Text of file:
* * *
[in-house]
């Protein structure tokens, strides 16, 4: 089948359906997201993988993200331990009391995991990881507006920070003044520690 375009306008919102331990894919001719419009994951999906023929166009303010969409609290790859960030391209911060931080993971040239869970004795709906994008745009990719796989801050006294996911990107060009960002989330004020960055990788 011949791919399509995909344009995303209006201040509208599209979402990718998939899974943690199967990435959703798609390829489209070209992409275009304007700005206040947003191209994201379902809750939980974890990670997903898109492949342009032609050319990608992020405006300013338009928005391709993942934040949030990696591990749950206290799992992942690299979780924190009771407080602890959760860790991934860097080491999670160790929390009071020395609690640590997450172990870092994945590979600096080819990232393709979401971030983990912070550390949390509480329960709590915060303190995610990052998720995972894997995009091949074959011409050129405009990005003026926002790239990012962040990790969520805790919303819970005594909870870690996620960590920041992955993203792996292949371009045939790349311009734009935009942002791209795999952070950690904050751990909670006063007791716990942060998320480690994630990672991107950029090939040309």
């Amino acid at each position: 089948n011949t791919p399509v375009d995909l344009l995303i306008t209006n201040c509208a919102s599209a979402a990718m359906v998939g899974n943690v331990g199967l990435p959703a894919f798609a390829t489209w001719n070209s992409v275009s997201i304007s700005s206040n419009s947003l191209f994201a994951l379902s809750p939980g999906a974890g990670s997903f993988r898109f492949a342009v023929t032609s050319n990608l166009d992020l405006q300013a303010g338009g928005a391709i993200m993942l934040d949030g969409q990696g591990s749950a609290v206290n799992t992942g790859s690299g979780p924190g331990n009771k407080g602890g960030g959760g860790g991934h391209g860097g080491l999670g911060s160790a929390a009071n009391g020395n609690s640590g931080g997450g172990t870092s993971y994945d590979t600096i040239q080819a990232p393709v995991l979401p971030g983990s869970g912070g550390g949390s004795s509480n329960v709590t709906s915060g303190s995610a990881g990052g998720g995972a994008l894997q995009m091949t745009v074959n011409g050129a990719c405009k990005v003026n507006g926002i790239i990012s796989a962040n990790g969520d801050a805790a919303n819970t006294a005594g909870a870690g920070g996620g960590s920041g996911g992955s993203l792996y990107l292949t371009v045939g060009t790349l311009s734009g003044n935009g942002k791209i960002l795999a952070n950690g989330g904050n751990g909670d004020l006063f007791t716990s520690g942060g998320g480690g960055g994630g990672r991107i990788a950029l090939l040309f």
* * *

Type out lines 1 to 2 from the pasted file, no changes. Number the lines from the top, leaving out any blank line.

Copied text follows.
[in-house]
């Protein structure tokens, strides 16, 4: 089948359906997201993988993200331990009391995991990881507006920070003044520690 375009306008919102331990894919001719419009994951999906023929166009303010969409609290790859960030391209911060931080993971040239869970004795709906994008745009990719796989801050006294996911990107060009960002989330004020960055990788 011949791919399509995909344009995303209006201040509208599209979402990718998939899974943690199967990435959703798609390829489209070209992409275009304007700005206040947003191209994201379902809750939980974890990670997903898109492949342009032609050319990608992020405006300013338009928005391709993942934040949030990696591990749950206290799992992942690299979780924190009771407080602890959760860790991934860097080491999670160790929390009071020395609690640590997450172990870092994945590979600096080819990232393709979401971030983990912070550390949390509480329960709590915060303190995610990052998720995972894997995009091949074959011409050129405009990005003026926002790239990012962040990790969520805790919303819970005594909870870690996620960590920041992955993203792996292949371009045939790349311009734009935009942002791209795999952070950690904050751990909670006063007791716990942060998320480690994630990672991107950029090939040309």